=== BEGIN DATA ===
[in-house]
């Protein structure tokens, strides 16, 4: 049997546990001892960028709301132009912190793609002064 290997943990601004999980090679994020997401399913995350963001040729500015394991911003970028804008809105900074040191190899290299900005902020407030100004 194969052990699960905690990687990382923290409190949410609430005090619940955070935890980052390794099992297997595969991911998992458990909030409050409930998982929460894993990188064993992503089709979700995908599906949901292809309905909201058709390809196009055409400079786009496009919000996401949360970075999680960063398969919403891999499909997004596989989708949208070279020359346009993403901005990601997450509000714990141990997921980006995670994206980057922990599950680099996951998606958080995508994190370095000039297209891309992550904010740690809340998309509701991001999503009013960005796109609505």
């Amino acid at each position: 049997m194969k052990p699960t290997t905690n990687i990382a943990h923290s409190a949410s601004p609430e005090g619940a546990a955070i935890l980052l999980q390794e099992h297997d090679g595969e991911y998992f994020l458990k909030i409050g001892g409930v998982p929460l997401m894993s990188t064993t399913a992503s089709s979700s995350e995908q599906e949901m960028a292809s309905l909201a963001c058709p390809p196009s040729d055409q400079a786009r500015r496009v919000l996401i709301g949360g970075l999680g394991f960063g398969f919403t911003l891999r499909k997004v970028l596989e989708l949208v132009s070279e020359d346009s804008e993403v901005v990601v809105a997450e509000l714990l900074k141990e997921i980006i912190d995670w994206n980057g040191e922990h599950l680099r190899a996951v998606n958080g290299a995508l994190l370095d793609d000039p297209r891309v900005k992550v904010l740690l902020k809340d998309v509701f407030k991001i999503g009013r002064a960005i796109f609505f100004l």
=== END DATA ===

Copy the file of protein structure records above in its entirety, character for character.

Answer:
[in-house]
């Protein structure tokens, strides 16, 4: 049997546990001892960028709301132009912190793609002064 290997943990601004999980090679994020997401399913995350963001040729500015394991911003970028804008809105900074040191190899290299900005902020407030100004 194969052990699960905690990687990382923290409190949410609430005090619940955070935890980052390794099992297997595969991911998992458990909030409050409930998982929460894993990188064993992503089709979700995908599906949901292809309905909201058709390809196009055409400079786009496009919000996401949360970075999680960063398969919403891999499909997004596989989708949208070279020359346009993403901005990601997450509000714990141990997921980006995670994206980057922990599950680099996951998606958080995508994190370095000039297209891309992550904010740690809340998309509701991001999503009013960005796109609505």
């Amino acid at each position: 049997m194969k052990p699960t290997t905690n990687i990382a943990h923290s409190a949410s601004p609430e005090g619940a546990a955070i935890l980052l999980q390794e099992h297997d090679g595969e991911y998992f994020l458990k909030i409050g001892g409930v998982p929460l997401m894993s990188t064993t399913a992503s089709s979700s995350e995908q599906e949901m960028a292809s309905l909201a963001c058709p390809p196009s040729d055409q400079a786009r500015r496009v919000l996401i709301g949360g970075l999680g394991f960063g398969f919403t911003l891999r499909k997004v970028l596989e989708l949208v132009s070279e020359d346009s804008e993403v901005v990601v809105a997450e509000l714990l900074k141990e997921i980006i912190d995670w994206n980057g040191e922990h599950l680099r190899a996951v998606n958080g290299a995508l994190l370095d793609d000039p297209r891309v900005k992550v904010l740690l902020k809340d998309v509701f407030k991001i999503g009013r002064a960005i796109f609505f100004l």